Skip to main content
How to talk about taboos 01 Speak up Taboos exist because social codes keep them under wraps. As a charity we speak openly about taboos without fear of penalties. We share personal stories of taboos, break social norms and lead by example. 02 Never assume While we are keen to lead on ‘talking’ we respect everyone’s right to talk about taboos in their own time. Never assume just because someone’s not “talking” that they’re not affected. Always speak respectfully as if people may have suffered because of taboos. 03 Listen empathetically It takes guts to speak about taboos. When someone shares their story listen openly, create space for them to share their experiences and feel seen and heard. Don’t solutionise - only offer up advice if it’s asked for. 04 Use the right words Taboos are often surrounded by euphemisms and language that hides the taboos. We use correct language boldly and without shame. 05 Don’t laugh off discomfort Another tactic used to keep taboos in place is to use ‘humour’ or ‘othering’ to create a barrier to being open to listening. We never use humour to perpetuate taboos. 06 Respect privacy If someone has shared their taboo story it’s still their story, it’s not yours to pass on. We respect the privacy of conversations about taboos and don’t ‘out’ others stories. 07 Speak out against penalties Taboos are policed by enforcing penalties for those affected. These may be overt discrimination or more subtle. Call it out when you see it.

How to talk about taboos

How to talk about taboos 01 Speak up Taboos exist because social codes keep them under wraps. As a charity we speak openly about taboos without fear of penalties. We share personal stories of taboos, break social norms and lead by example. 02 Never assume While we are keen to lead on ‘talking’ we respect everyone’s right to talk about taboos in their own time. Never assume just because someone’s not “talking” that they’re not affected. Always speak respectfully as if people may have suffered because of taboos. 03 Listen empathetically It takes guts to speak about taboos. When someone shares their story listen openly, create space for them to share their experiences and feel seen and heard. Don’t solutionise - only offer up advice if it’s asked for. 04 Use the right words Taboos are often surrounded by euphemisms and language that hides the taboos. We use correct language boldly and without shame. 05 Don’t laugh off discomfort Another tactic used to keep taboos in place is to use ‘humour’ or ‘othering’ to create a barrier to being open to listening. We never use humour to perpetuate taboos. 06 Respect privacy If someone has shared their taboo story it’s still their story, it’s not yours to pass on. We respect the privacy of conversations about taboos and don’t ‘out’ others stories. 07 Speak out against penalties Taboos are policed by enforcing penalties for those affected. These may be overt discrimination or more subtle. Call it out when you see it.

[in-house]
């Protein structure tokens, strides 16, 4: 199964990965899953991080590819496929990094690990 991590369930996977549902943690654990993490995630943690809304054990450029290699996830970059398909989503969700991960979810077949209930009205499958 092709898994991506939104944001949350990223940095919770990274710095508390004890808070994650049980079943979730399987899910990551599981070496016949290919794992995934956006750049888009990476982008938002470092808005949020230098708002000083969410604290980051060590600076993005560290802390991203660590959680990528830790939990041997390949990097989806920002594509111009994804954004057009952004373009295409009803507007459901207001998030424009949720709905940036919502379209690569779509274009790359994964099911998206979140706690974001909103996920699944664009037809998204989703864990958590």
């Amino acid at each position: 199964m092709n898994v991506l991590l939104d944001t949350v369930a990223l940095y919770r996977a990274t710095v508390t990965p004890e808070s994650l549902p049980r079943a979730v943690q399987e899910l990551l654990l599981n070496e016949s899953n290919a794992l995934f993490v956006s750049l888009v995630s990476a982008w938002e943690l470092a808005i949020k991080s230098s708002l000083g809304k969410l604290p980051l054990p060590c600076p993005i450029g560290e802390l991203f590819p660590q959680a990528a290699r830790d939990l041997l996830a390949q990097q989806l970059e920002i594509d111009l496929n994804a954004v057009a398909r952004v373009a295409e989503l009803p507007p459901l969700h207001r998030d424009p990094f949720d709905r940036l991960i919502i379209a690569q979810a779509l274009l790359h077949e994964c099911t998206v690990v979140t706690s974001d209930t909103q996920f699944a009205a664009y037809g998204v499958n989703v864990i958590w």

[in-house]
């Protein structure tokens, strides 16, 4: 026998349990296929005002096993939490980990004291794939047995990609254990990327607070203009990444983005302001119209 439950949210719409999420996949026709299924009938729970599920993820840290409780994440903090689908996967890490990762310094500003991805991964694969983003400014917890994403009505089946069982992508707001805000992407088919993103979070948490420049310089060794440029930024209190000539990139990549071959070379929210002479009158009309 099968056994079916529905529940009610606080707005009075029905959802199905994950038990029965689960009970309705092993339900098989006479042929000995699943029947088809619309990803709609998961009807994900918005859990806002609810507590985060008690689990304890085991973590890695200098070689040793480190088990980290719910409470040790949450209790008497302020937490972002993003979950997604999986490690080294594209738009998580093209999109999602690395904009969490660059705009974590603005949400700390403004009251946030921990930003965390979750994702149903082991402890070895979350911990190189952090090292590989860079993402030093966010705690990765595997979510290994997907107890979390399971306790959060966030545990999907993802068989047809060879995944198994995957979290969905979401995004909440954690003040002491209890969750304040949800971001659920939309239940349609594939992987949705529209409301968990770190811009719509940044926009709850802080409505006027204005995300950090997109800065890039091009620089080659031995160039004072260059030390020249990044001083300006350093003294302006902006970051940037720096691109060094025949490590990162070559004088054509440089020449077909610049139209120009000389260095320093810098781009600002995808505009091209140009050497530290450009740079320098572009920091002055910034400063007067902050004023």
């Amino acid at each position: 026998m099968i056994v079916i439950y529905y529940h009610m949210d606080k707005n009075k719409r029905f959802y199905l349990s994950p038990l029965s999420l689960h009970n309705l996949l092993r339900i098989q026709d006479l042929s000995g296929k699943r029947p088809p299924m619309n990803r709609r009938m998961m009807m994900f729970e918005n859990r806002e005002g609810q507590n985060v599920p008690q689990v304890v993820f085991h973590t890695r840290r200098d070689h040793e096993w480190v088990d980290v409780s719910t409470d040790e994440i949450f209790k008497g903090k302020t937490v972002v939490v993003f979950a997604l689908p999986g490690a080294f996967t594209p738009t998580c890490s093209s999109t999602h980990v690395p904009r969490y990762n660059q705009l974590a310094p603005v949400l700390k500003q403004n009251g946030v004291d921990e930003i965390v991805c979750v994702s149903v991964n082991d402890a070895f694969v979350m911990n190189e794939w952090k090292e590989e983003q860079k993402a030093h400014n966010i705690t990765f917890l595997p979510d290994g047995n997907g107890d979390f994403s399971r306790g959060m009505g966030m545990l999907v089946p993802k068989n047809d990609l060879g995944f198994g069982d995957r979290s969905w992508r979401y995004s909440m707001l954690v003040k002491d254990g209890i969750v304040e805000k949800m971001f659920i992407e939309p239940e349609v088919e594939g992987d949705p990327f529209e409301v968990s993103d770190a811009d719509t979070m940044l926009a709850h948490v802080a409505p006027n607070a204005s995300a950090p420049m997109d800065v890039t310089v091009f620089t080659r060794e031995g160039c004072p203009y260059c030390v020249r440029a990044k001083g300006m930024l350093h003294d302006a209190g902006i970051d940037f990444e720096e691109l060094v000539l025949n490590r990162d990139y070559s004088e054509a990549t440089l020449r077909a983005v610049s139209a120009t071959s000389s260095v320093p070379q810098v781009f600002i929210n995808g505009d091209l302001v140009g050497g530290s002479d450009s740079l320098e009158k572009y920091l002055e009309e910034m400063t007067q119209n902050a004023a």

How do we talk about taboos?

Well, firstly, let's define a taboo.

At TT, we say a taboo is a topic shrouded in silence and shame, hidden from public view. Silencing around taboo subject leads to isolation, and we can be left feeling alone in our experiences. A lack of language or framework for safe discussion makes this worse, and we are left usure how to speak about the issues affecting us.

This hesitation to seek help can show up internally too - and it sometimes takes time to recognise when you are facing a taboo issue. Often, if we are able to speak out about the taboo, a penalty for doing so descends. This type of shame and isolation can cause serious health and social harms, so it's important we learn how to talk about taboos, as well as be good respondents when someone else shares their taboo experiences.

Here are 7 things to keep in mind when talking about taboos:

01 Speak up Taboos exist because social codes keep them under wraps. As a charity we speak openly about taboos without fear of penalties. We share personal stories of taboos, break social norms and lead by example.

02 Never assume While we are keen to lead on ‘talking’ we respect everyone’s right to talk about taboos in their own time. Never assume just because someone’s not “talking” that they’re not affected. Always speak respectfully as if people may have suffered because of taboos.

03 Listen empathetically It takes guts to speak about taboos. When someone shares their story listen openly, create space for them to share their experiences and feel seen and heard. Don’t solutionise - only offer up advice if it’s asked for.

04 Use the right words Taboos are often surrounded by euphemisms and language that hides the taboos. We use correct language boldly and without shame.

05 Don’t laugh off discomfort Another tactic used to keep taboos in place is to use ‘humour’ or ‘othering’ to create a barrier to being open to listening. We never use humour to perpetuate taboos.

06 Respect privacy If someone has shared their taboo story it’s still their story, it’s not yours to pass on. We respect the privacy of conversations about taboos and don’t ‘out’ others stories.

07 Speak out against penalties Taboos are policed by enforcing penalties for those affected. These may be overt discrimination or more subtle. Call it out when you see it.

Is there something we're missing? Get in touch, we'd love to hear your ideas and add them to our list.

Developed by Katherine Jennings